Is Your Resume Summary Boring Employers?

Have you struggled with putting your brand into your resume, writing a profile paragraph that looks great, but is failing to get the attention you deserve? If you’ve spent considerable time (or money) on a lackluster resume that serves up the same information as everyone else’s, it might be time to rewrite your introductory summary to get better results. You’re boring hiring managers if your resume contains an opening paragraph like this:


Accomplished professional with proven experience leading cross-functional teams, managing budgets, increasing revenue, and creating strong customer relationships. Able to work effectively in fast-paced environments, lead teams to successful project delivery, and communicate at all levels of the organization.

The problem with a paragraph like this isn’t the writing itself; it’s the fact this description could apply to almost anyone! What I recommend instead is a tight description that includes a level of achievement, while cutting down on the volume of words, and incorporating an achievement that others cannot claim. Here are some examples taken from leadership resumes:

Logistics Director noted for launching global supply chain that cut expenses by $1M, plus orchestrating consistent supplies across U.S. operations for 19 distribution centers.

Top Producer who outworks the competition to deliver over-goal results of up to 157%--identifying major account needs to secure new business in software, Internet, and e-commerce industries.

Trusted Board Advisor creating revenue opportunities and championing expansion including 10 new Bank of America branches ($800K to $3.3M) generating $90M average annual deposit growth.

My advice? Pull in a prominent accomplishment, wrap some metrics around it, and add industry emphasis. You'll quickly find your new resume summary separates you from the "self-motivated team players" that represent your competition. Photo Credit: Shutterstock

If you saw our first video, you might have heard about the awkward situation one of our viewers, Diane submitted. She has recently worked with a co-worker on a group project. When it came time to present the project at a meeting, Diane let her co-worker present. While it went great, the co-worker proceed to take credit for nearly all of Diane's work. Frustrating to say the least!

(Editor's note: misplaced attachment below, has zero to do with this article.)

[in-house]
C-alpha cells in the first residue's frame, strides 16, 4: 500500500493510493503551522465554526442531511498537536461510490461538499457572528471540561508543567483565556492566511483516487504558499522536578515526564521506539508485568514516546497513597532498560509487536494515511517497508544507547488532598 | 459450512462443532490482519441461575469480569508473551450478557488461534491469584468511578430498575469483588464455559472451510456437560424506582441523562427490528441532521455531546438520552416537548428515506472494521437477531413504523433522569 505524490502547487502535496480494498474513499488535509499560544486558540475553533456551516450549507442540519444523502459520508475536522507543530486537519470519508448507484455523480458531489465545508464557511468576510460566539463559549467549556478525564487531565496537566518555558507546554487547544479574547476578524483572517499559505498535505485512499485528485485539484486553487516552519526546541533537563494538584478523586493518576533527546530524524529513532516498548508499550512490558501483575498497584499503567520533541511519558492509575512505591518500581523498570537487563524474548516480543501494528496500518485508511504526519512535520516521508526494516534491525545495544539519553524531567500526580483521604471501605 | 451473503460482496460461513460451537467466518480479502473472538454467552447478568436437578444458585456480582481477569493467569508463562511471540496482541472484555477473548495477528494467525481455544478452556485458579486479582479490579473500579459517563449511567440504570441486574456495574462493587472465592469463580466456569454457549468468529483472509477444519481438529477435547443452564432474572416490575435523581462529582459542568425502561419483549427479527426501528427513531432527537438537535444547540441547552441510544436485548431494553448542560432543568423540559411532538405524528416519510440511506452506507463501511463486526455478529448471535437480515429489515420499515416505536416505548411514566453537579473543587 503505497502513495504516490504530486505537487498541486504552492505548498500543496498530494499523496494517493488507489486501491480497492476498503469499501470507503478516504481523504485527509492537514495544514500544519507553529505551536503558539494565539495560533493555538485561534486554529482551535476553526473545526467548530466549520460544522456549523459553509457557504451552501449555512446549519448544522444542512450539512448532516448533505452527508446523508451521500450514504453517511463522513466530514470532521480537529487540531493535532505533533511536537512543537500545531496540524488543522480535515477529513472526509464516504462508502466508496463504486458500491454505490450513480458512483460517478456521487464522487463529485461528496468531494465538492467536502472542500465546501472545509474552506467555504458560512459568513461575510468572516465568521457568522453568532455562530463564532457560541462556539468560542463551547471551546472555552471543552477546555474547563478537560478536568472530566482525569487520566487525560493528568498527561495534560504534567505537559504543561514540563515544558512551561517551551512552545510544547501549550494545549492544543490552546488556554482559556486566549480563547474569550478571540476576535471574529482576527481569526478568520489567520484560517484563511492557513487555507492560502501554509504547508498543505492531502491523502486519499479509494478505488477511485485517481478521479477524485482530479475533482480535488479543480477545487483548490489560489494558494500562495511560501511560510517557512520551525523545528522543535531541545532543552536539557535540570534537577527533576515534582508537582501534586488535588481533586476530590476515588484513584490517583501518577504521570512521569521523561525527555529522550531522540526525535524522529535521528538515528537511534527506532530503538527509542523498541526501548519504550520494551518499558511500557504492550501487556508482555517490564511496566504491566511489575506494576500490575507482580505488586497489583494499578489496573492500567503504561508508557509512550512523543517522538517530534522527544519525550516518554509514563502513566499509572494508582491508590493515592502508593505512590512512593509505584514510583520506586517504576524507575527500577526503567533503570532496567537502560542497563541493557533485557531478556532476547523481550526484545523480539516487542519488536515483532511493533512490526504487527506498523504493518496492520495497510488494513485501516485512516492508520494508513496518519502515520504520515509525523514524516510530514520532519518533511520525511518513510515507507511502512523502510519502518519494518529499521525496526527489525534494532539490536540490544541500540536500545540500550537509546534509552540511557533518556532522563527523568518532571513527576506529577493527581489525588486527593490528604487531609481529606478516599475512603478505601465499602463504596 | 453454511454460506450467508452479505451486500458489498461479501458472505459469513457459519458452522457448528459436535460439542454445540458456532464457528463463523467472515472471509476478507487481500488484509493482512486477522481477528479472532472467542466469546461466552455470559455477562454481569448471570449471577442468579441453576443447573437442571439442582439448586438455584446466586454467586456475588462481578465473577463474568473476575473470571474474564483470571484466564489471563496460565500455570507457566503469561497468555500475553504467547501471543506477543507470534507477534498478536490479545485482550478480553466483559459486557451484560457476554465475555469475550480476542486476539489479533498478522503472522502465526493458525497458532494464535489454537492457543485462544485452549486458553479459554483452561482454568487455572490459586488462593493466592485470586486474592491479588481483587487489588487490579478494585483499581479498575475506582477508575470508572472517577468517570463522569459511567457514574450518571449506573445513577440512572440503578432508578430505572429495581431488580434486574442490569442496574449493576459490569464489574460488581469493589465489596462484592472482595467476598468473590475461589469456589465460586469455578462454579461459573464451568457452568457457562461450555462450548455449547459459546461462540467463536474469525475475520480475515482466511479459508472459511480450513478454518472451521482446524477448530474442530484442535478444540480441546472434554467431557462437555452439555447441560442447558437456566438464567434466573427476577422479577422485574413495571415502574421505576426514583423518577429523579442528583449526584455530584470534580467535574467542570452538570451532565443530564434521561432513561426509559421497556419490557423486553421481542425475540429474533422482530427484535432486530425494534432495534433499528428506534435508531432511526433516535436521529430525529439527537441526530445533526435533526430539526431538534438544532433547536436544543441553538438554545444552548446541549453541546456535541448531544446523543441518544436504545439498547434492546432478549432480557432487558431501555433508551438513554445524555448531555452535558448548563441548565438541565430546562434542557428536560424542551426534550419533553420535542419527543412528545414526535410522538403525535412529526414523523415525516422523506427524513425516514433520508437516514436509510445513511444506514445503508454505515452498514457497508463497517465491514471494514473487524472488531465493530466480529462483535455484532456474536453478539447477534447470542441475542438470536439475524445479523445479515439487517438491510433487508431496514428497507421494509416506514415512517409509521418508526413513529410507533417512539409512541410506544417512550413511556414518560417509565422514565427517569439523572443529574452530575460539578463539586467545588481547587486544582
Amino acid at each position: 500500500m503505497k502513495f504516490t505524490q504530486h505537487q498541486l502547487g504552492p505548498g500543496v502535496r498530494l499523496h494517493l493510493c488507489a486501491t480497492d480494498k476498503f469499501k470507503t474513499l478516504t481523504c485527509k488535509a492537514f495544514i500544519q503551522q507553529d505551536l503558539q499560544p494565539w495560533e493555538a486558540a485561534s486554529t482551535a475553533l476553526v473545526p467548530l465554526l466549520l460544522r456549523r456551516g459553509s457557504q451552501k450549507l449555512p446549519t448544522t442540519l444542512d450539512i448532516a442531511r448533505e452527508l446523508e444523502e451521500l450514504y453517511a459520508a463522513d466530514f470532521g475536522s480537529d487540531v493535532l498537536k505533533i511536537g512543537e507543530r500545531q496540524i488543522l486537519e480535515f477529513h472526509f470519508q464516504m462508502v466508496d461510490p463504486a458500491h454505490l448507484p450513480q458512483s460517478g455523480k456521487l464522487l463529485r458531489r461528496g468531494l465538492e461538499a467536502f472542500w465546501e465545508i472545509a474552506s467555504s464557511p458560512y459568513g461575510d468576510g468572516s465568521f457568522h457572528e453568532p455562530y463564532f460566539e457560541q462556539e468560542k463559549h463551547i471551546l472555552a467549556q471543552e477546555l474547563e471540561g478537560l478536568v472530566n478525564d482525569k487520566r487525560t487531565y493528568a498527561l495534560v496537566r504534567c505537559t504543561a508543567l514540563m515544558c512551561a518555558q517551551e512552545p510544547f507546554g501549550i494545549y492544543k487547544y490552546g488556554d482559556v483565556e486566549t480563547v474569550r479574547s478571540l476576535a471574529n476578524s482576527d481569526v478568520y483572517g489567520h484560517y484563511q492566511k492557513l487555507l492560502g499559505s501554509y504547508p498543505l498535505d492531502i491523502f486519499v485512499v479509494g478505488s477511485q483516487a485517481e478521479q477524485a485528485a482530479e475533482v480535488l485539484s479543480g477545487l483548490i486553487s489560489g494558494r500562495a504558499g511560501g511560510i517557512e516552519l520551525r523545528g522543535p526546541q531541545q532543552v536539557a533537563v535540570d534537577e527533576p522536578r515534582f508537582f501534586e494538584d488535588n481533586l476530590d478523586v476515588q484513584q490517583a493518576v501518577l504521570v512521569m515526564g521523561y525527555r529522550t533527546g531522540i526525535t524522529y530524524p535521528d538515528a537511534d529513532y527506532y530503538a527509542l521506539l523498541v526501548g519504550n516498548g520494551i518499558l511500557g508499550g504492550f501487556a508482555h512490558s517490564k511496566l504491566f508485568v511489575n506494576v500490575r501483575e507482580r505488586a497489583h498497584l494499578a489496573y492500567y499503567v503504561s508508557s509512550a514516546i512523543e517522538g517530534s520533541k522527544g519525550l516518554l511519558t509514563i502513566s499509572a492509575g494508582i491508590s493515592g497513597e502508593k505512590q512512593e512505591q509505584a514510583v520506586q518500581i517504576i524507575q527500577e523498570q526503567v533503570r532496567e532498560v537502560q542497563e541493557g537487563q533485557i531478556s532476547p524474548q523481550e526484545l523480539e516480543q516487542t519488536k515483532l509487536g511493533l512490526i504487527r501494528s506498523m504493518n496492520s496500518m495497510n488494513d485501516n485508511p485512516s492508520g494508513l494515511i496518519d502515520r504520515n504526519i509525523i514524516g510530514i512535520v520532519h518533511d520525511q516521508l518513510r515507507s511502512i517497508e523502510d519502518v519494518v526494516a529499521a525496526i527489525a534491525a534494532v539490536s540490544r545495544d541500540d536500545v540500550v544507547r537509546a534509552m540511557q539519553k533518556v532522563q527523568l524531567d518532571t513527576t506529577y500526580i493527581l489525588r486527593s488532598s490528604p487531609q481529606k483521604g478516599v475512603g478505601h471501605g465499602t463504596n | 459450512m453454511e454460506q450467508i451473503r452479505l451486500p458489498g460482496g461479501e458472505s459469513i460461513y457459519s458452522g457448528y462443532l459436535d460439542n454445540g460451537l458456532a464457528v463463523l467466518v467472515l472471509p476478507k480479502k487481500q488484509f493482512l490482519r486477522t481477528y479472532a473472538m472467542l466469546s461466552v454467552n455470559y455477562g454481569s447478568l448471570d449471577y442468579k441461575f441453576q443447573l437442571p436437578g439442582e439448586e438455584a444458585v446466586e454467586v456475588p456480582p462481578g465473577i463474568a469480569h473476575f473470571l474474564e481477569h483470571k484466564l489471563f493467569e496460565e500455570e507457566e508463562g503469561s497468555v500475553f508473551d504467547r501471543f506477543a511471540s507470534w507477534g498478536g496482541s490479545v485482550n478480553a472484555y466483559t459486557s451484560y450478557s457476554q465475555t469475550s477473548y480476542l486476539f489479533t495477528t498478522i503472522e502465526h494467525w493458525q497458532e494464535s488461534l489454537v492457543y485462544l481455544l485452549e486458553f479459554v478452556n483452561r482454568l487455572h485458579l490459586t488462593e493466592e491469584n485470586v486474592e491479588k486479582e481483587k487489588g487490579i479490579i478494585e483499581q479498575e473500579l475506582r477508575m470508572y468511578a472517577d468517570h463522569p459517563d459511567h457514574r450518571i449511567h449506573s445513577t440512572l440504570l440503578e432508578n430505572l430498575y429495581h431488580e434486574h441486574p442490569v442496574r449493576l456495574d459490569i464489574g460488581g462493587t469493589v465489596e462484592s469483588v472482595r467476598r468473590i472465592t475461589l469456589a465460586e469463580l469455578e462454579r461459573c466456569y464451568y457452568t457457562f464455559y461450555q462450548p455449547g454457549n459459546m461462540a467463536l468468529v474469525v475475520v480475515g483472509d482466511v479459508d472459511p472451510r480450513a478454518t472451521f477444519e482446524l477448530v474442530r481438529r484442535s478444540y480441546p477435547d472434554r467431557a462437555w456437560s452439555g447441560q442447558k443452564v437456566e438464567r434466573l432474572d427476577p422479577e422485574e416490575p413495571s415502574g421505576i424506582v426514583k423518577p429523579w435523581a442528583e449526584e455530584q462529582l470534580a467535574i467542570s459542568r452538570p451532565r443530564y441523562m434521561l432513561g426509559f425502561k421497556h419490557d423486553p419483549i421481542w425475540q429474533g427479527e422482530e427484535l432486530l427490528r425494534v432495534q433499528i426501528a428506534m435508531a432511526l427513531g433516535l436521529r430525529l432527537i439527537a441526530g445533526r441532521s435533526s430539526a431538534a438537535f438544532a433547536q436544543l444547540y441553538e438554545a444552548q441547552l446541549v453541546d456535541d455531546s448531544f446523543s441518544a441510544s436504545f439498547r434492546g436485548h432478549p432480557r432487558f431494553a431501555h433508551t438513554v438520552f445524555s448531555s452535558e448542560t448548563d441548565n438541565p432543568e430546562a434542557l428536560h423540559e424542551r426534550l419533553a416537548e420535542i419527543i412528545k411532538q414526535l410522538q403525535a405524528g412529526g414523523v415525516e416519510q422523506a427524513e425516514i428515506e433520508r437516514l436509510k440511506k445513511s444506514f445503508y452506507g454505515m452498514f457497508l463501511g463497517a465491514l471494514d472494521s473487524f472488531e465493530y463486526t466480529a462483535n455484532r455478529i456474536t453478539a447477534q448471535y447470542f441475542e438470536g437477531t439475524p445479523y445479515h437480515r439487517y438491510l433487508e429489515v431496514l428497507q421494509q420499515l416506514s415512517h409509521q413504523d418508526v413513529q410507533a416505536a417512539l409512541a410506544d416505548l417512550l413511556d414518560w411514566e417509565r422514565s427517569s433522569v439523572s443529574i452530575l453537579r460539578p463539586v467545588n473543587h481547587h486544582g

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In this week's episode of "Well This Happened", we want to know what you would do if your co-worker took credit for the work you did...right in front of your colleagues AND boss!

We want YOU to be the career coach and tell us which one is the RIGHT answer!

Think you know? Vote below, and stay tuned for later this week when we announce the right answer (and why the other ones are wrong).

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If you saw our first video, you might have heard about the awkward situation one of our viewers, Cam submitted. He's been working at a job for awhile, but recently overheard a hiring manager making fun of a candidate with autism right after an interview-not only awkward, but VERY unprofessional!

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In this week's episode of "Well This Happened", we want to know what you would do if witnessed a hiring manager at your organization making fun of a candidate who they had just interviewed who had autism.

We want YOU to be the career coach and tell us which one is the RIGHT answer!

Think you know? Vote below, and stay tuned for later this week when we announce the right answer (and why the other ones are wrong).

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Starting a family is one of the biggest milestones in a person's life. It's in those first few months when a parent can really bond with their newborn and make lifelong memories. However, for some new dads, it can be difficult to juggle being a new parent while remaining dedicated to their career.

Fortunately, some companies have generous paternity leave policies that give new dads the ability to take time off of work to stay home with their child.

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There are LOTS of questions around resume dos and don'ts. There's so much advice out there that it can be overwhelming to try and figure out what's the correct answer.

During our weekly live Office Hours on YouTube, two of our coaches, Ariella Coombs and J.T. O'Donnell, answer questions live from viewers related to their job search, career success, on the job situations and more.

We complied a simple list of what we find to be the most common questions our coaches get about resumes. We hope you find this helpful.

Let's start with the basics...

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